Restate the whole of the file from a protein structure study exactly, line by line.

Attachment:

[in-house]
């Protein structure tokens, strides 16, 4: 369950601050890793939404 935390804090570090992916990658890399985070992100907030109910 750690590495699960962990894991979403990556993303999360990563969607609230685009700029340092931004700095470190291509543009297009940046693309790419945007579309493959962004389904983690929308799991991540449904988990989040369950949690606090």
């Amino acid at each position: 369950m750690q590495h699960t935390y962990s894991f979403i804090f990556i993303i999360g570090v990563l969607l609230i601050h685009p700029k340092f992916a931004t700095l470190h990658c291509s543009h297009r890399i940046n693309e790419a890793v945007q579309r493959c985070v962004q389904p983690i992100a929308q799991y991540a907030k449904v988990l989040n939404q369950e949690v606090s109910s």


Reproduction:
[in-house]
């Protein structure tokens, strides 16, 4: 369950601050890793939404 935390804090570090992916990658890399985070992100907030109910 750690590495699960962990894991979403990556993303999360990563969607609230685009700029340092931004700095470190291509543009297009940046693309790419945007579309493959962004389904983690929308799991991540449904988990989040369950949690606090």
């Amino acid at each position: 369950m750690q590495h699960t935390y962990s894991f979403i804090f990556i993303i999360g570090v990563l969607l609230i601050h685009p700029k340092f992916a931004t700095l470190h990658c291509s543009h297009r890399i940046n693309e790419a890793v945007q579309r493959c985070v962004q389904p983690i992100a929308q799991y991540a907030k449904v988990l989040n939404q369950e949690v606090s109910s």